GUNNISON – Over 60 people attending a youth hockey tournament in Gunnison last weekend, including members of the U19 Telluride Lizard Head girls hockey team, were treated for prolonged exposure to carbon monoxide produced by the rink’s ice resurfacing machine.
The Denver Post reported Monday that one person was kept at a Gunnison hospital overnight for observation, and two people were transported to a Denver hospital to undergo hyperbolic chamber treatment.
According to Gunnison Fire Marshal Dennis Spritzer, the high amounts of carbon monoxide in the building were the result of two mechanical problems.
“The cause of the problem was twofold,” Spritzer said Wednesday. “We had a damper motor that was inoperable and it was not allowing fresh air into the building. Along with that, the ice resurfacing machine was giving off [abnormally] high amounts of CO and mechanics are diagnosing the problem to repair that unit.”
Furthermore, Spritzer said, city officials are meeting with an alarm company to install carbon monoxide alarms.
“It’s definitely going to be a safer situation for everyone,” he said. “We are very sorry this happened. It was a mechanical failure, and I want to assure everyone that this will be a safe and good place to come and skate. We are doing a lot to make sure that happens.”
Lizard Head hockey Coach Davis Fansler said three of his players received oxygen treatment at Gunnison Valley Hospital, as out-patients.
“Obviously, the good news is that everyone is fine,” Fansler said on Tuesday. “It was pretty traumatic for them. There were a couple girls who had purple lips who didn’t look so well.”
Fansler said his team arrived at the City of Gunnison-owned facility about an hour before the 1 p.m. game against the Colorado Jr. Eagles. At first, nobody on the team felt or sensed anything out of the ordinary but once the players took the ice, Fansler said they all looked sluggish.
“I thought they just had travel legs,” he said. “Halfway through the first period, a couple of the girls started complaining. Some thought they could smell gas.”
At that point, Fansler said he asked the referee to check the facility’s carbon monoxide monitor and conferred with the Jr. Eagles coach to see if his players were feeling lightheaded and sick.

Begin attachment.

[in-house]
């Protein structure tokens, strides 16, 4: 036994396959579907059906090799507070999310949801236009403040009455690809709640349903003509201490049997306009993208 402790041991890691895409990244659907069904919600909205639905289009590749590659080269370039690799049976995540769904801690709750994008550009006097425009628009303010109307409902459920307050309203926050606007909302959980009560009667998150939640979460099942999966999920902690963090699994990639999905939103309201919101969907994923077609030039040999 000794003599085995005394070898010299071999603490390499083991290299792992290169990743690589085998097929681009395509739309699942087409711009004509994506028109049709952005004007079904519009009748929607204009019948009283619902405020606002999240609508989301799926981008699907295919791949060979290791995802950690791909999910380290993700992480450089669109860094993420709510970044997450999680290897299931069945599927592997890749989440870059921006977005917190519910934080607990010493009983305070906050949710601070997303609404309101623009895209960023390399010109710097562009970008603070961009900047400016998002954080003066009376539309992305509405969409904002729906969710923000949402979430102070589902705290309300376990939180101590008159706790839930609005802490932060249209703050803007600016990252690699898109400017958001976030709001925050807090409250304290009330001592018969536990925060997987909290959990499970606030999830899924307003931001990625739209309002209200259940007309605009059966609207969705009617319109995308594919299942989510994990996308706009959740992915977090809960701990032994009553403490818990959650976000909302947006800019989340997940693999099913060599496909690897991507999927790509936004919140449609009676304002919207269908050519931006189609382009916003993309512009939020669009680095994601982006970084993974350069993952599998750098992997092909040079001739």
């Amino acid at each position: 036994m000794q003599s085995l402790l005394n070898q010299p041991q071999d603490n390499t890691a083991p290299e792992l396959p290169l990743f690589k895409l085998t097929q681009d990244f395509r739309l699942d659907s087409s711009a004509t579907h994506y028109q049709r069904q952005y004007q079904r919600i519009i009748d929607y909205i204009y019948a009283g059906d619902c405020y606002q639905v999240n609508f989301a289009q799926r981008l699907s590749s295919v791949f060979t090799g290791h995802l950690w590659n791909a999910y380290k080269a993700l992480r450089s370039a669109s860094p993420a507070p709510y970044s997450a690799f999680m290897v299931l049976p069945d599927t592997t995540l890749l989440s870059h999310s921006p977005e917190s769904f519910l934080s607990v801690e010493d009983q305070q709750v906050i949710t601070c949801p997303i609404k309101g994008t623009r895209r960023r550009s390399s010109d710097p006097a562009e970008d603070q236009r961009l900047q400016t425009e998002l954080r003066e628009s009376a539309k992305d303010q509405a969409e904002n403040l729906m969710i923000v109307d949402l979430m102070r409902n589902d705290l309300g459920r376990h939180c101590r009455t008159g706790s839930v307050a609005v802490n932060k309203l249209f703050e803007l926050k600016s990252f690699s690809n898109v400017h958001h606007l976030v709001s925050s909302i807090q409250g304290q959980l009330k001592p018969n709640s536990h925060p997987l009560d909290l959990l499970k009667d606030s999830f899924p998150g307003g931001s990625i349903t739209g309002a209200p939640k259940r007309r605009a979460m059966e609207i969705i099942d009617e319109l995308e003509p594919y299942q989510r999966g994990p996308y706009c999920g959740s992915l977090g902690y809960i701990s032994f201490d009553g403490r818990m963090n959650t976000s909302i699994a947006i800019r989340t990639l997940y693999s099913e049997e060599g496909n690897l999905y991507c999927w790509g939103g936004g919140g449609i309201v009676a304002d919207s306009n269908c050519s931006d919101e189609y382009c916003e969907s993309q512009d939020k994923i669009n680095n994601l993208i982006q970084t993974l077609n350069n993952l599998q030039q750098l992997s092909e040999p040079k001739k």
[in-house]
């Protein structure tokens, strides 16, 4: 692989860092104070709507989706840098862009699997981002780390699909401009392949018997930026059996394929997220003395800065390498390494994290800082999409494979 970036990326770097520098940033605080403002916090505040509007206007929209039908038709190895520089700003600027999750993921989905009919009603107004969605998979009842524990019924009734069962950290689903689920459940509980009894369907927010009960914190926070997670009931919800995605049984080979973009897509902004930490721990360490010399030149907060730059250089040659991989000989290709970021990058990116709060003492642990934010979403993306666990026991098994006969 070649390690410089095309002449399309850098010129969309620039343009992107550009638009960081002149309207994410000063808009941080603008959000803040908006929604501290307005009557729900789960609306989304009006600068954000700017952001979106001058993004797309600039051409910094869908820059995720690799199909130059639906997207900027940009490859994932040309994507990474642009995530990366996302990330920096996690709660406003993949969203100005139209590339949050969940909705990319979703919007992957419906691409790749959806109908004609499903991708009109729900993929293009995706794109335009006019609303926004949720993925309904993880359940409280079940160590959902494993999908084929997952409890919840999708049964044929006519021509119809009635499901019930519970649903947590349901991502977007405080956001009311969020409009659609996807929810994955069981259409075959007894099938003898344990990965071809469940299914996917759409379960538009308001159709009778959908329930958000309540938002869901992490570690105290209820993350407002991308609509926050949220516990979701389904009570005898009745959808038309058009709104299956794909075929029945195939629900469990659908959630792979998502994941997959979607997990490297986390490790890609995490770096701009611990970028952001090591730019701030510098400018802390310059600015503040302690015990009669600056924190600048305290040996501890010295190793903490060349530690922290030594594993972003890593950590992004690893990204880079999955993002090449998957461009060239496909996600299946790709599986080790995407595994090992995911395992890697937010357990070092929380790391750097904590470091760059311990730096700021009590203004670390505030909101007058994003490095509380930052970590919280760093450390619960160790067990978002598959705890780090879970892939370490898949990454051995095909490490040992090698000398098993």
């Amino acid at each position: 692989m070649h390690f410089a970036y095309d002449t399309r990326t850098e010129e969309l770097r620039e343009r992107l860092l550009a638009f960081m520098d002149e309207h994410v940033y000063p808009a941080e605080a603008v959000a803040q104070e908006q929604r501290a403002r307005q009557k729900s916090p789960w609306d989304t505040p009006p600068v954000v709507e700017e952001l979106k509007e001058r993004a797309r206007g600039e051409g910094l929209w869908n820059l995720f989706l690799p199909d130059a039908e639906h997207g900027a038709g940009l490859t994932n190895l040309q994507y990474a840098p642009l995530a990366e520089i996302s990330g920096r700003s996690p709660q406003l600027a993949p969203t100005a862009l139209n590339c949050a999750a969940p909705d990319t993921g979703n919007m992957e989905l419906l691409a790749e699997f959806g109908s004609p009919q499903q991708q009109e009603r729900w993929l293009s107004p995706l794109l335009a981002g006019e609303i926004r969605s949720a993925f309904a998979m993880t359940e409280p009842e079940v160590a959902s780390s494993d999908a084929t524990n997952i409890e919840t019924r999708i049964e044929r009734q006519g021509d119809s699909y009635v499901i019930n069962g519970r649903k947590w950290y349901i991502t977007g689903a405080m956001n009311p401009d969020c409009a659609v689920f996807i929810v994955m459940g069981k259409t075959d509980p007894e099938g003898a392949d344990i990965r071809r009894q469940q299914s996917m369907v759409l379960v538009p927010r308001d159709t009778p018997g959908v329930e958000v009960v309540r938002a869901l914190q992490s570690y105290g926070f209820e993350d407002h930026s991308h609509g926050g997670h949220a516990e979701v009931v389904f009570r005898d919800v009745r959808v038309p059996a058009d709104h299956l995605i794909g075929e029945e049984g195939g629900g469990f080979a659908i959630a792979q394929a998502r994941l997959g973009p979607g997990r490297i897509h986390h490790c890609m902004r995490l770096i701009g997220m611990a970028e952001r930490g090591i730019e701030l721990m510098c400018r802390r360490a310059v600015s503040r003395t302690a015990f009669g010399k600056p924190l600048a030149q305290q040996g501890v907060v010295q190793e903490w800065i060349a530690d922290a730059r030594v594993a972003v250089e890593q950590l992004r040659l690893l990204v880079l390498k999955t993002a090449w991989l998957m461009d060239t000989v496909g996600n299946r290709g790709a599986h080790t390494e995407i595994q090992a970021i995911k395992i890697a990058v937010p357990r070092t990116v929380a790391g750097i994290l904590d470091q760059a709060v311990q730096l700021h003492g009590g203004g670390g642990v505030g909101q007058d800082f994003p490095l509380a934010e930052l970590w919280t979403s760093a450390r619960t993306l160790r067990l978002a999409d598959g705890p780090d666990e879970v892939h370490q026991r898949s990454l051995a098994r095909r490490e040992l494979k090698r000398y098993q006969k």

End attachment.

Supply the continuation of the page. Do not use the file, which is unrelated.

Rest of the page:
“They had been at the rink all morning,” Fansler said. “We decided to get the girls out of there and to get some fresh air. As we were doing that, that’s when one of their girls collapsed in the locker room. Panic ensued, and 911 was called.”
The next day, Fansler said, he received a call from a City of Gunnison representative who told him the rink does not have a carbon monoxide detector and that the referee actually checked a carbon dioxide monitor.
“The fact that Gunnison doesn’t have a CO monitor is unfathomable to me,” Fansler said. “A Zamboni runs every hour for 15 minutes.”
In hindsight, Fansler said he should have noticed something was wrong even earlier, given the situation.
“Clearly the players were being impacted. They are normally standing on the boards cheering,” he said. “Our girls couldn’t bring much energy to their shifts. I am really glad everyone is OK.”
Certainly the most important outcome of last weekend’s tournament is that everyone is OK. Telluride did walk away with a 4-1 victory – and has qualified to play in the Mountain States Girls Hockey League State Tournament on Feb. 25-27 in Littleton.
The team has clinched the third seed in the tournament and has the opportunity to improve to the second seed home games against Aspen this weekend. The puck is set to drop at Hanley Rink on Saturday at 1:30 p.m. with a second game starting at 11 a.m. on Sunday.
Hanley Rink has three carbon-monoxide detectors.